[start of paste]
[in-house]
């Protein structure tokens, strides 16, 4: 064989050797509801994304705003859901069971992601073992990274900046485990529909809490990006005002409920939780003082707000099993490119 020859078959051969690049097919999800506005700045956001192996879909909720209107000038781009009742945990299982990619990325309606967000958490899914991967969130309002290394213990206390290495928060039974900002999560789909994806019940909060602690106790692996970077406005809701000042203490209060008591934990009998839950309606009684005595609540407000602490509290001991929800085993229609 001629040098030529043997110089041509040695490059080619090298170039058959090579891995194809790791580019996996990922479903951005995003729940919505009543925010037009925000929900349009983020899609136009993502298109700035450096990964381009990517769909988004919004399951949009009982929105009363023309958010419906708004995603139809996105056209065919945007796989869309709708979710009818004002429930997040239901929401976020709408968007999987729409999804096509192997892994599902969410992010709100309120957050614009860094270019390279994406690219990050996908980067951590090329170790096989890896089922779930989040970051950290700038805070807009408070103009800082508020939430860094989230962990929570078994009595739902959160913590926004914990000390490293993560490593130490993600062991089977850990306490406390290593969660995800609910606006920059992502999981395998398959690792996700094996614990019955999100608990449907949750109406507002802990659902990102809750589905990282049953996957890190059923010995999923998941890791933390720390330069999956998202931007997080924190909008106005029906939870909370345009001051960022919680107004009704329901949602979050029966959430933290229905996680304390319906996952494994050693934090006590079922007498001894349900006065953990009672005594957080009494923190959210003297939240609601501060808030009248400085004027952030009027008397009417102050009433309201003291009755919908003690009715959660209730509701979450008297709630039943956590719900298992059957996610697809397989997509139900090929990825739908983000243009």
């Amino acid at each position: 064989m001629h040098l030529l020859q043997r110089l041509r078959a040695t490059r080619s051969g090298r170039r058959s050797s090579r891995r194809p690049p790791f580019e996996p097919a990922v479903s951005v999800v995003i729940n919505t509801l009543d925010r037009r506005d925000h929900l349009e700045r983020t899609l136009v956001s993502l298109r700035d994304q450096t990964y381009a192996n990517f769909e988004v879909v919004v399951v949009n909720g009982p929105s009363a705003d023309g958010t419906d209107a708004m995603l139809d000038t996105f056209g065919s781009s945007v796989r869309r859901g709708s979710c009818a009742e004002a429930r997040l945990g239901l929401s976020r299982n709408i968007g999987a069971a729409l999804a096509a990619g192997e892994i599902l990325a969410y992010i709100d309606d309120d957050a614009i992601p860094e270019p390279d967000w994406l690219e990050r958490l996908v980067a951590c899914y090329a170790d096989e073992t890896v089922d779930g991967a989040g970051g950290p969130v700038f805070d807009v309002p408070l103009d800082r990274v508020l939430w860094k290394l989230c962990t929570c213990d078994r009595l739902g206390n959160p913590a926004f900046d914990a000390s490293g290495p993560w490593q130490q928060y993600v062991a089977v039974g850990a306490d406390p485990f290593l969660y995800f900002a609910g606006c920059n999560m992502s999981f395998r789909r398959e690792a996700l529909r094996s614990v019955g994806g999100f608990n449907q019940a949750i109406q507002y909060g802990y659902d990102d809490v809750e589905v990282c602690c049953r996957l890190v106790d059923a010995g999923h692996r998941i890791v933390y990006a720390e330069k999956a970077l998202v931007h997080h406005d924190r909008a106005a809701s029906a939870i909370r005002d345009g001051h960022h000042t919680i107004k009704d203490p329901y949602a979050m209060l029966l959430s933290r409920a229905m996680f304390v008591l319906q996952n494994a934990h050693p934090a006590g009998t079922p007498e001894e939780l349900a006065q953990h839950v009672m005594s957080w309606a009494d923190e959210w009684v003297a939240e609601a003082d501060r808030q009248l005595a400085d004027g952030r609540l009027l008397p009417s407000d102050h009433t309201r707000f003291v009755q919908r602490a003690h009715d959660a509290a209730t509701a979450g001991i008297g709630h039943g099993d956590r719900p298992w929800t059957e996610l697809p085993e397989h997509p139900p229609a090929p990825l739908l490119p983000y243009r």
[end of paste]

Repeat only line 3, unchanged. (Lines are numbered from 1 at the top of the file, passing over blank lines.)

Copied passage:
């Amino acid at each position: 064989m001629h040098l030529l020859q043997r110089l041509r078959a040695t490059r080619s051969g090298r170039r058959s050797s090579r891995r194809p690049p790791f580019e996996p097919a990922v479903s951005v999800v995003i729940n919505t509801l009543d925010r037009r506005d925000h929900l349009e700045r983020t899609l136009v956001s993502l298109r700035d994304q450096t990964y381009a192996n990517f769909e988004v879909v919004v399951v949009n909720g009982p929105s009363a705003d023309g958010t419906d209107a708004m995603l139809d000038t996105f056209g065919s781009s945007v796989r869309r859901g709708s979710c009818a009742e004002a429930r997040l945990g239901l929401s976020r299982n709408i968007g999987a069971a729409l999804a096509a990619g192997e892994i599902l990325a969410y992010i709100d309606d309120d957050a614009i992601p860094e270019p390279d967000w994406l690219e990050r958490l996908v980067a951590c899914y090329a170790d096989e073992t890896v089922d779930g991967a989040g970051g950290p969130v700038f805070d807009v309002p408070l103009d800082r990274v508020l939430w860094k290394l989230c962990t929570c213990d078994r009595l739902g206390n959160p913590a926004f900046d914990a000390s490293g290495p993560w490593q130490q928060y993600v062991a089977v039974g850990a306490d406390p485990f290593l969660y995800f900002a609910g606006c920059n999560m992502s999981f395998r789909r398959e690792a996700l529909r094996s614990v019955g994806g999100f608990n449907q019940a949750i109406q507002y909060g802990y659902d990102d809490v809750e589905v990282c602690c049953r996957l890190v106790d059923a010995g999923h692996r998941i890791v933390y990006a720390e330069k999956a970077l998202v931007h997080h406005d924190r909008a106005a809701s029906a939870i909370r005002d345009g001051h960022h000042t919680i107004k009704d203490p329901y949602a979050m209060l029966l959430s933290r409920a229905m996680f304390v008591l319906q996952n494994a934990h050693p934090a006590g009998t079922p007498e001894e939780l349900a006065q953990h839950v009672m005594s957080w309606a009494d923190e959210w009684v003297a939240e609601a003082d501060r808030q009248l005595a400085d004027g952030r609540l009027l008397p009417s407000d102050h009433t309201r707000f003291v009755q919908r602490a003690h009715d959660a509290a209730t509701a979450g001991i008297g709630h039943g099993d956590r719900p298992w929800t059957e996610l697809p085993e397989h997509p139900p229609a090929p990825l739908l490119p983000y243009r």